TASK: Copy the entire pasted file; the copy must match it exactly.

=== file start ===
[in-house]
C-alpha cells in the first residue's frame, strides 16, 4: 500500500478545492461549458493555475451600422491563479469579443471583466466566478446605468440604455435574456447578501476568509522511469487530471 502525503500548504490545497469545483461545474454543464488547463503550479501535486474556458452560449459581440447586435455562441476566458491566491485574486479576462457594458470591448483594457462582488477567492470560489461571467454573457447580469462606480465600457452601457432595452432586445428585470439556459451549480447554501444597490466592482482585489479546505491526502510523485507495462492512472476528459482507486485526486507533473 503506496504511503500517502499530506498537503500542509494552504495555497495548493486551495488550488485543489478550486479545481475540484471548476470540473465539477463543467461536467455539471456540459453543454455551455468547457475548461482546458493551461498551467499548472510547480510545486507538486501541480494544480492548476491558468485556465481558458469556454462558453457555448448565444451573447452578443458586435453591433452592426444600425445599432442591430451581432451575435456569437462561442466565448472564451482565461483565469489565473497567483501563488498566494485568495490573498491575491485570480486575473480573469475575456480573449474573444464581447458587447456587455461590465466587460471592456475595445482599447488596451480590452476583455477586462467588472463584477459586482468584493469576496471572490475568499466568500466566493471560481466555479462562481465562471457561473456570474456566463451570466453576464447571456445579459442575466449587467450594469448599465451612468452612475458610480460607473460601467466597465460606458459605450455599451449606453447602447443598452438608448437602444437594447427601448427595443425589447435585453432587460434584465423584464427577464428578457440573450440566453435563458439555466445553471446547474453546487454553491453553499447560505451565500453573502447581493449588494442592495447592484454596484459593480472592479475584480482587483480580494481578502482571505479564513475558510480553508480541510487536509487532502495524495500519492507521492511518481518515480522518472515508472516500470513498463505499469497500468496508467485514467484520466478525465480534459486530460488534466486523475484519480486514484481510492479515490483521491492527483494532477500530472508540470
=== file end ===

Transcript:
[in-house]
C-alpha cells in the first residue's frame, strides 16, 4: 500500500478545492461549458493555475451600422491563479469579443471583466466566478446605468440604455435574456447578501476568509522511469487530471 502525503500548504490545497469545483461545474454543464488547463503550479501535486474556458452560449459581440447586435455562441476566458491566491485574486479576462457594458470591448483594457462582488477567492470560489461571467454573457447580469462606480465600457452601457432595452432586445428585470439556459451549480447554501444597490466592482482585489479546505491526502510523485507495462492512472476528459482507486485526486507533473 503506496504511503500517502499530506498537503500542509494552504495555497495548493486551495488550488485543489478550486479545481475540484471548476470540473465539477463543467461536467455539471456540459453543454455551455468547457475548461482546458493551461498551467499548472510547480510545486507538486501541480494544480492548476491558468485556465481558458469556454462558453457555448448565444451573447452578443458586435453591433452592426444600425445599432442591430451581432451575435456569437462561442466565448472564451482565461483565469489565473497567483501563488498566494485568495490573498491575491485570480486575473480573469475575456480573449474573444464581447458587447456587455461590465466587460471592456475595445482599447488596451480590452476583455477586462467588472463584477459586482468584493469576496471572490475568499466568500466566493471560481466555479462562481465562471457561473456570474456566463451570466453576464447571456445579459442575466449587467450594469448599465451612468452612475458610480460607473460601467466597465460606458459605450455599451449606453447602447443598452438608448437602444437594447427601448427595443425589447435585453432587460434584465423584464427577464428578457440573450440566453435563458439555466445553471446547474453546487454553491453553499447560505451565500453573502447581493449588494442592495447592484454596484459593480472592479475584480482587483480580494481578502482571505479564513475558510480553508480541510487536509487532502495524495500519492507521492511518481518515480522518472515508472516500470513498463505499469497500468496508467485514467484520466478525465480534459486530460488534466486523475484519480486514484481510492479515490483521491492527483494532477500530472508540470